A gentler criticism came from Emanuel Derman[25] who heads a financial engineering degree program at Columbia University. He blames over-reliance on models for financial problems.

The financial innovation often associated with financial engineers was mocked by former chairman of the Federal Reserve Paul Volcker in 2009 when he said it was a code word for risky securities, that brought no benefits to society. For most people, he said, the advent of the ATM was more crucial than any asset-backed bond.[26]

See also[edit]

References[edit]

  1. ^ "Overview". Columbia University Department of Industrial Engineering and Operations Research. Retrieved 2012-07-22. 
  2. ^ Tanya S. Beder and Cara M. Marshall, Financial Engineering: The Evolution of a Profession, Wiley (June 7, 2011) 978-0470455814
  3. ^ "List of Member Societies". ABET. Retrieved 26 April 2013. 
  4. ^ a b "What is Financial Engineering?". International Association of Financial Engineers. Retrieved 2012-07-22. 
  5. ^ a b Salih N. Neftci, Principles of Financial Engineering, Academic Press (December 15, 2008) 978-0123735744
  6. ^ a b Robert Dubil, Financial Engineering and Arbitrage in the Financial Markets, Wiley (October 11, 2011) 978-0470746011
  7. ^ http://www.poly.edu/academics/departments/finance
  8. ^ "The Department of Finance and Risk Engineering". Polytechnic Institute of NYU. Retrieved 2012-05-09. 
  9. ^ Espen Gaarder Haug, Derivatives Models on Models, Wiley (July 24, 2007) 978-0470013229
  10. ^ Richard R. Lindsey and Barry Schachter (editors), How I Became a Quant: Insights from 25 of Wall Street's Elite, Wiley (August 3, 2009) 978-0470452578
  11. ^ Emanuel Derman, My Life as a Quant: Reflections on Physics and Finance, Wiley (September 16, 2004) 978-0471394204
  12. ^ a b Aaron Brown, Red-Blooded Risk: The Secret History of Wall Street, Wiley (October 11, 2011) 978-1118043868
  13. ^ Aaron Brown, The Poker Face of Wall Street, Wiley (March 31, 2006) 978-0470127315
  14. ^ Dan Stefanica, A Primer for the Mathematics of Financial Engineering, FE Press (April 4, 2008) 978-0979757600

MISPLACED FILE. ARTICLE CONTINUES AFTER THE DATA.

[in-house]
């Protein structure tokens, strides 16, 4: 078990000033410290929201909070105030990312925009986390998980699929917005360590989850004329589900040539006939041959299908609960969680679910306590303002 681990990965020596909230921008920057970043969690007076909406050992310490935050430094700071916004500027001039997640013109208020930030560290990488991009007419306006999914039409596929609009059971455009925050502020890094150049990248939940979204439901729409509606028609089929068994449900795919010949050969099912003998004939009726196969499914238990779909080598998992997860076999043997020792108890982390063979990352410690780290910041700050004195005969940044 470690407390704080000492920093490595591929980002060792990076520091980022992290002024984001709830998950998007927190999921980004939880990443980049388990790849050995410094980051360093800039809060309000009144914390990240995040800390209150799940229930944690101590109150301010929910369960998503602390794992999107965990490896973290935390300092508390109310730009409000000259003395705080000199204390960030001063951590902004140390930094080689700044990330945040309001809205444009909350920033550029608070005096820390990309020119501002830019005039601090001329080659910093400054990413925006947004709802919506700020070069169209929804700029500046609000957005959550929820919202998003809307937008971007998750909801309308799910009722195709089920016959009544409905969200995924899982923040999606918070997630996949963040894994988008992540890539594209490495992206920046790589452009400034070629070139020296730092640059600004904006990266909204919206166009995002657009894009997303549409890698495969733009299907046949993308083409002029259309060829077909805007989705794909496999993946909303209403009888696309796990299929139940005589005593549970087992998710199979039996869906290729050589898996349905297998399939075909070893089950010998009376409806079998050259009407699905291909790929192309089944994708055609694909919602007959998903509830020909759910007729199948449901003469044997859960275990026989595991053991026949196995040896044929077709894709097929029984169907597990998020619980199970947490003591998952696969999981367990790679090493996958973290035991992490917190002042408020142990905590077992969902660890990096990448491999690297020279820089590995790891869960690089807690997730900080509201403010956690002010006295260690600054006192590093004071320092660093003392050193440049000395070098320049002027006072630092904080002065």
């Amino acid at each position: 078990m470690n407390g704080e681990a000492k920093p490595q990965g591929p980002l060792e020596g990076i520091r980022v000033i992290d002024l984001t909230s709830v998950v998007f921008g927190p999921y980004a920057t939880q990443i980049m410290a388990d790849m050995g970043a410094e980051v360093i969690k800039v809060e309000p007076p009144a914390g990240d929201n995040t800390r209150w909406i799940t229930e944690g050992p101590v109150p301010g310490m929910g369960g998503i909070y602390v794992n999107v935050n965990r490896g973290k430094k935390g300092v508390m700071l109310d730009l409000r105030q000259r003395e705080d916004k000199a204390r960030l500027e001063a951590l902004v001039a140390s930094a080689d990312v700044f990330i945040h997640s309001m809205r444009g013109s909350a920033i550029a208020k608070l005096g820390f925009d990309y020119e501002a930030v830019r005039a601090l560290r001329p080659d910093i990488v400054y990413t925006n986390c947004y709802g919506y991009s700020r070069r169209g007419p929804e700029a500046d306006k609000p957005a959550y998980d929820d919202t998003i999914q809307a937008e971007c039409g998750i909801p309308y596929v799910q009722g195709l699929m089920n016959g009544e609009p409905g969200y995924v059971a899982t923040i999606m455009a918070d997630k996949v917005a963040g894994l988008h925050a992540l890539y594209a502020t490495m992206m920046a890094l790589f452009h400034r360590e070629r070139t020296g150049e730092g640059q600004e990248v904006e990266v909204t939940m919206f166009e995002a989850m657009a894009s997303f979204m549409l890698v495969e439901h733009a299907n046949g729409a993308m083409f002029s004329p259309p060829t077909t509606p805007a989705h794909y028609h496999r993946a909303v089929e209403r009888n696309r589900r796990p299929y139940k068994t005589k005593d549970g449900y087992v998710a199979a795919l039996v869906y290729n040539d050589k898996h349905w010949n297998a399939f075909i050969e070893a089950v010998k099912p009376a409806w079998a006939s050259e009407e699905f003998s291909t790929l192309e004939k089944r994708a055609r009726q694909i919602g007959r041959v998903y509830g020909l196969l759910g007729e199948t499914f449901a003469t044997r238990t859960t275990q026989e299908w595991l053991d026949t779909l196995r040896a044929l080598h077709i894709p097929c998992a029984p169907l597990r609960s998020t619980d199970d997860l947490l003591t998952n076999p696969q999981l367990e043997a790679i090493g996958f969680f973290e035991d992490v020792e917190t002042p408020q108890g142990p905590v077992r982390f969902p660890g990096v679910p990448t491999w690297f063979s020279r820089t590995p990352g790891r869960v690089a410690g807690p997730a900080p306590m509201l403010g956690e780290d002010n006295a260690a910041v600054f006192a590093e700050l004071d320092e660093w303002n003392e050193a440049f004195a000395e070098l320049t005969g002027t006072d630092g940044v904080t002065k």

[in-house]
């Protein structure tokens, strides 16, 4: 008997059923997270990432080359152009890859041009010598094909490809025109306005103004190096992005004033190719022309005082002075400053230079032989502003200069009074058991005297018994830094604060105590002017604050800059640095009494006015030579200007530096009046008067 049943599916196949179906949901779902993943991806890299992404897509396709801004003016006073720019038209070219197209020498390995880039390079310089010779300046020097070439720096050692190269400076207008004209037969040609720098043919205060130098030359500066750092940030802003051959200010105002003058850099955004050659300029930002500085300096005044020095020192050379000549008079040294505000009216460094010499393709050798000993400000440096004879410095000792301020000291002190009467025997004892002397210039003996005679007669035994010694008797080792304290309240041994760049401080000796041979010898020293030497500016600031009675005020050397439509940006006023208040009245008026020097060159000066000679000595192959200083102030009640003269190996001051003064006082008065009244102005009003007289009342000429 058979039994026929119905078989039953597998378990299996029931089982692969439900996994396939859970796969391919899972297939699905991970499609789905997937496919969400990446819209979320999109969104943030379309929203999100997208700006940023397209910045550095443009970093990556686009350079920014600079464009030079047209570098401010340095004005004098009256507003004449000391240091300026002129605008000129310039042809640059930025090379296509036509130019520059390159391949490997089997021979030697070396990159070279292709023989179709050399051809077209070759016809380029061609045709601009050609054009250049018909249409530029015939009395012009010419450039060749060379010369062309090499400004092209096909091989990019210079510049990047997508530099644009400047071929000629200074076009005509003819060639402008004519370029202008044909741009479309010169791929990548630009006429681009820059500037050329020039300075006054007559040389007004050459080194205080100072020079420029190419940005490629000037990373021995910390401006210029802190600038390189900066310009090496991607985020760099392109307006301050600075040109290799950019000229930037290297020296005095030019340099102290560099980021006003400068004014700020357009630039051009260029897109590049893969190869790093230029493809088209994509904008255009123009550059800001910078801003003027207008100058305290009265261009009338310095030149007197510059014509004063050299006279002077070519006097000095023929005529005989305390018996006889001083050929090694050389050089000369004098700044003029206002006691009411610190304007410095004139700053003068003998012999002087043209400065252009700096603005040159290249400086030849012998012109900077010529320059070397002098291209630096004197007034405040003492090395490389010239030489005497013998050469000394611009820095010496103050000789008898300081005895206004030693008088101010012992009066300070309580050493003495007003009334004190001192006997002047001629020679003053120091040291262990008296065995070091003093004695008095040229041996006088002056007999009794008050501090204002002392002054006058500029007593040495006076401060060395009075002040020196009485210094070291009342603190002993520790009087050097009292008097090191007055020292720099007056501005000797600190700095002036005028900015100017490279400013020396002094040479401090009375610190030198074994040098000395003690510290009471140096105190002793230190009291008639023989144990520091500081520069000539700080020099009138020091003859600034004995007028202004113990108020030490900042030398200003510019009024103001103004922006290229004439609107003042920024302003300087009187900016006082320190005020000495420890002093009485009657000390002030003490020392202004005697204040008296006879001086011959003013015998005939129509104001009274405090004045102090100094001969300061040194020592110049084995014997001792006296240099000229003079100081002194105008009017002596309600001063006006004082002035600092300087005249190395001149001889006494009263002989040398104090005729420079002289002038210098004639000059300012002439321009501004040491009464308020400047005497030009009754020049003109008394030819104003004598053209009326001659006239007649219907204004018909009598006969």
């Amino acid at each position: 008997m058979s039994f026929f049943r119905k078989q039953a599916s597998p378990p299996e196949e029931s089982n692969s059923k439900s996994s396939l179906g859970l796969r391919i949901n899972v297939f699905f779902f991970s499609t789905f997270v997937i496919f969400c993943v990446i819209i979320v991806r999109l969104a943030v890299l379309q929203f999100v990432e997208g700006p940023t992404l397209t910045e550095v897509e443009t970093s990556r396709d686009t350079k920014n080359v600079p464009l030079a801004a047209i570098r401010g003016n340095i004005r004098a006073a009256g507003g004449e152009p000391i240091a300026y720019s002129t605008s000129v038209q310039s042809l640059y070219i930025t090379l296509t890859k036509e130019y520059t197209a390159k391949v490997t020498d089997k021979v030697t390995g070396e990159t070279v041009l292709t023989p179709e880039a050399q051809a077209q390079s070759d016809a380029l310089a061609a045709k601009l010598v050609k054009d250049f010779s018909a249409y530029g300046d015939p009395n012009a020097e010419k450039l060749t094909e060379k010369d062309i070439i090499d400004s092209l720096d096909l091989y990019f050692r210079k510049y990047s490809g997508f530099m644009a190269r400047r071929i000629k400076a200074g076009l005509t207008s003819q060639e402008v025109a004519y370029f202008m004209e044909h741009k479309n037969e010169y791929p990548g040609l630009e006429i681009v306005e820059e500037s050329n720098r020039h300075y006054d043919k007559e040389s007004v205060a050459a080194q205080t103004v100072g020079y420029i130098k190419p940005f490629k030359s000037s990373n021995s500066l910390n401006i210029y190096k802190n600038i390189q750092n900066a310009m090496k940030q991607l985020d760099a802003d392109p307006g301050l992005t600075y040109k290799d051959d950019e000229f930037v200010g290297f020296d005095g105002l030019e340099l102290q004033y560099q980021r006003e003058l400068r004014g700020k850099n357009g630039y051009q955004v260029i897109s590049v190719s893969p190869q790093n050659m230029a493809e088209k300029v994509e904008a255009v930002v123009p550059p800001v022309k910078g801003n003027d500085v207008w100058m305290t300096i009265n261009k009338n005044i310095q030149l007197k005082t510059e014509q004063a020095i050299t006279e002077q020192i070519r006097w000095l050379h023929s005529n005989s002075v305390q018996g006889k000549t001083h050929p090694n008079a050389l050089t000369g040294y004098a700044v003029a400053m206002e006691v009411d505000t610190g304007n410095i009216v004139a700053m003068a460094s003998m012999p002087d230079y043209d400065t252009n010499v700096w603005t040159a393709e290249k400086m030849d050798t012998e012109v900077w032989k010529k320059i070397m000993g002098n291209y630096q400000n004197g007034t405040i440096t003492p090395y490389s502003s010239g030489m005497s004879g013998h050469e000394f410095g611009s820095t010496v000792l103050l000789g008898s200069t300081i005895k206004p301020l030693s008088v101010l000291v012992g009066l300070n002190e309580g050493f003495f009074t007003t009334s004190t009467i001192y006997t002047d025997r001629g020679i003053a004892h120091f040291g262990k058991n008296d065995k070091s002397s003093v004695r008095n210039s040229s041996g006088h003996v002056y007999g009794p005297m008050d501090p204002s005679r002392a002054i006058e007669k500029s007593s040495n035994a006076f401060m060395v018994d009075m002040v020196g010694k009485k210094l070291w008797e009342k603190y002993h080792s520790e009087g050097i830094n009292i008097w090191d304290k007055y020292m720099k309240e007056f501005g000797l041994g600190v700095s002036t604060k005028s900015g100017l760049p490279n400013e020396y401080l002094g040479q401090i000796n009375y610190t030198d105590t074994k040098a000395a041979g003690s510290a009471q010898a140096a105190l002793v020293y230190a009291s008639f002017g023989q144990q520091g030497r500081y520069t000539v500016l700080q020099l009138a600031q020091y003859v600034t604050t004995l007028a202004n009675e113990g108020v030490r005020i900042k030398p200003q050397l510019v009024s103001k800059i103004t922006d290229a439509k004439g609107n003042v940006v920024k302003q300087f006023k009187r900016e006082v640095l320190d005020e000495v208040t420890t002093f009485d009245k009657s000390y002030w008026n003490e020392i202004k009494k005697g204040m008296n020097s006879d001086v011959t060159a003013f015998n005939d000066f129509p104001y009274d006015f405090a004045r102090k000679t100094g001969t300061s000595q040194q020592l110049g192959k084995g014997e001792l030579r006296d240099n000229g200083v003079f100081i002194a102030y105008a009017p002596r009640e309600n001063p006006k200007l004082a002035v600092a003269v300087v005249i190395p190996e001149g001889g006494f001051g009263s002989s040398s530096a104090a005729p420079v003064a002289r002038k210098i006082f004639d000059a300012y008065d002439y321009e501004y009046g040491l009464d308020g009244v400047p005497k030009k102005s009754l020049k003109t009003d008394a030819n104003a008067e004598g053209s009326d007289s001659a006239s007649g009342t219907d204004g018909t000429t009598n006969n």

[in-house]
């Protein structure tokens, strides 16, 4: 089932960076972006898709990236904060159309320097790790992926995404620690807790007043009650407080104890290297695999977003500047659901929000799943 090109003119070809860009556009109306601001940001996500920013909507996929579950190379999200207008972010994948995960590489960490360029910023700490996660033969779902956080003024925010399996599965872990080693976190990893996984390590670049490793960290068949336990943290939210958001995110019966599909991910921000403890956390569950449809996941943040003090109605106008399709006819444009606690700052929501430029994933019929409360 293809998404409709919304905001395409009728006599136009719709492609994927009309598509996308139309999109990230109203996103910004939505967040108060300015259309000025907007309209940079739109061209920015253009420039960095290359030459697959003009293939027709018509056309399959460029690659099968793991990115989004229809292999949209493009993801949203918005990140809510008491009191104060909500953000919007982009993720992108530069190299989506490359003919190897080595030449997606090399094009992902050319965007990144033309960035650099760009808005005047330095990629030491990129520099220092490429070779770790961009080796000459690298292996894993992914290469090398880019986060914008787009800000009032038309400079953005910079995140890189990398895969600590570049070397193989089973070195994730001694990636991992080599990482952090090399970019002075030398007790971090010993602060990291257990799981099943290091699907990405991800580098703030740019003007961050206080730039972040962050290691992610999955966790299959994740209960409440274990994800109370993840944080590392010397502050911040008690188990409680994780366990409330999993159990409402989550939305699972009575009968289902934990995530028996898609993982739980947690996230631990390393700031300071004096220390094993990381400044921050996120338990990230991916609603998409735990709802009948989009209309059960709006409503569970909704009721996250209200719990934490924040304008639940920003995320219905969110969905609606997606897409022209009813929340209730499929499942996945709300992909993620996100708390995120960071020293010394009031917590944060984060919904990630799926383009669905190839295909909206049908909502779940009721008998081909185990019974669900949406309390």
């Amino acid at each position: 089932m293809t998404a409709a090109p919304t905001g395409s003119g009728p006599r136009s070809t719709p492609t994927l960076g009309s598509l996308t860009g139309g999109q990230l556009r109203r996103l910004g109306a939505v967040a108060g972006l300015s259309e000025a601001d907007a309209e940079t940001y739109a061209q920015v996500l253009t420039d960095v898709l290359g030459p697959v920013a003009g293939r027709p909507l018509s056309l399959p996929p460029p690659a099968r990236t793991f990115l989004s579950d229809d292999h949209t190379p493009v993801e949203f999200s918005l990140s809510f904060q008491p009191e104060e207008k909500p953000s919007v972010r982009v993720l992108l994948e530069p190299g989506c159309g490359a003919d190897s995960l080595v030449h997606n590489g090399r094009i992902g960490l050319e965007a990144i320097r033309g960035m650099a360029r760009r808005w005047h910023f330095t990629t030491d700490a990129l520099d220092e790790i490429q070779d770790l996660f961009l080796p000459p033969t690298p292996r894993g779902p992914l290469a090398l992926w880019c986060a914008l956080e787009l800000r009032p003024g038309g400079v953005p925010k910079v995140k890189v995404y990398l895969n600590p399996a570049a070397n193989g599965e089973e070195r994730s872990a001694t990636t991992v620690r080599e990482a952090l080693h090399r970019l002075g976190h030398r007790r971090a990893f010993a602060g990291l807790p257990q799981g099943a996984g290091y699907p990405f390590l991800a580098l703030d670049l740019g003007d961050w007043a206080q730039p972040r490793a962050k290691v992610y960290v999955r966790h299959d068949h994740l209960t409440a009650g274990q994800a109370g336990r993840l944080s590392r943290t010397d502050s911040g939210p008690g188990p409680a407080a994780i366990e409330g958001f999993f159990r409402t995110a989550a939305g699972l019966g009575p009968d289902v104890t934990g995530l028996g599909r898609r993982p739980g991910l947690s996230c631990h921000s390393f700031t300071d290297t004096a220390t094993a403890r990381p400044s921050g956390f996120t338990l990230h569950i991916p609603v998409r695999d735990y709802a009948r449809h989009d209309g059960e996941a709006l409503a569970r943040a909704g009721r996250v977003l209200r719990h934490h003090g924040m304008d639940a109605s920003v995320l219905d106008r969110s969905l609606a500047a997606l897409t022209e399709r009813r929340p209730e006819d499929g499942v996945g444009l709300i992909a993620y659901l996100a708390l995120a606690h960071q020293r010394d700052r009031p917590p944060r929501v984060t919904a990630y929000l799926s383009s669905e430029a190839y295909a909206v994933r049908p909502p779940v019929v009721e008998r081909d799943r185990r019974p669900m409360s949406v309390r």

15. ^ Michael Pomerleano and William Shaw (editors), Corporate Restructuring: Lessons from Experience, World Bank Publications (April 2005) 978-0821359280
  16. ^ Marek Capiski and Tomasz Zastawniak, Mathematics for Finance: An Introduction to Financial Engineering, Springer (November 25, 2010) 978-0857290816
  17. ^ David Ruppert, Statistics and Data Analysis for Financial Engineering, Springer (November 17, 2010) 978-1441977861
  18. ^ < Nassim Nicholas Taleb, The Black Swan: The Impact of the Highly Improbable, Random House (April 17, 2007) 978-1400063512
  19. ^ "Whodunit? Rocket Scientists on Wall Street". Minyanville. Retrieved 2012-07-22. 
  20. ^ "Recipe for Disaster: The Formula that Killed Wall Street". Wired. February 23, 2009. Retrieved 2012-07-22. 
  21. ^ Stewart, Ian (February 12, 2012). "The Mathematical Equation that Caused the Banks to Crash". London: Wired. Retrieved 2012-07-22. 
  22. ^ < Pablo Triana, The Number That Killed Us: A Story of Modern Banking, Flawed Mathematics, and a Big Financial Crisis , Wiley (December 6, 2011) 978-0470529737
  23. ^ < Scott Patterson, The Quants: How a New Breed of Math Whizzes Conquered Wall Street and Nearly Destroyed It, Crown Business (February 2, 2010) 978-0307453372
  24. ^ < Scott Patterson, Dark Pools: High-Speed Traders, A.I. Bandits, and the Threat to the Global Financial System, Crown Business (June 12, 2012) 978-0307887177
  25. ^ Emanuel Derman, Models.Behaving.Badly.: Why Confusing Illusion with Reality Can Lead to Disaster, on Wall Street and in Life, Free Press (July 24, 2012) 978-1439164990
  26. ^ "Crisis may be worse than Depression, Volcker says". Reuters. Feb 20, 2009.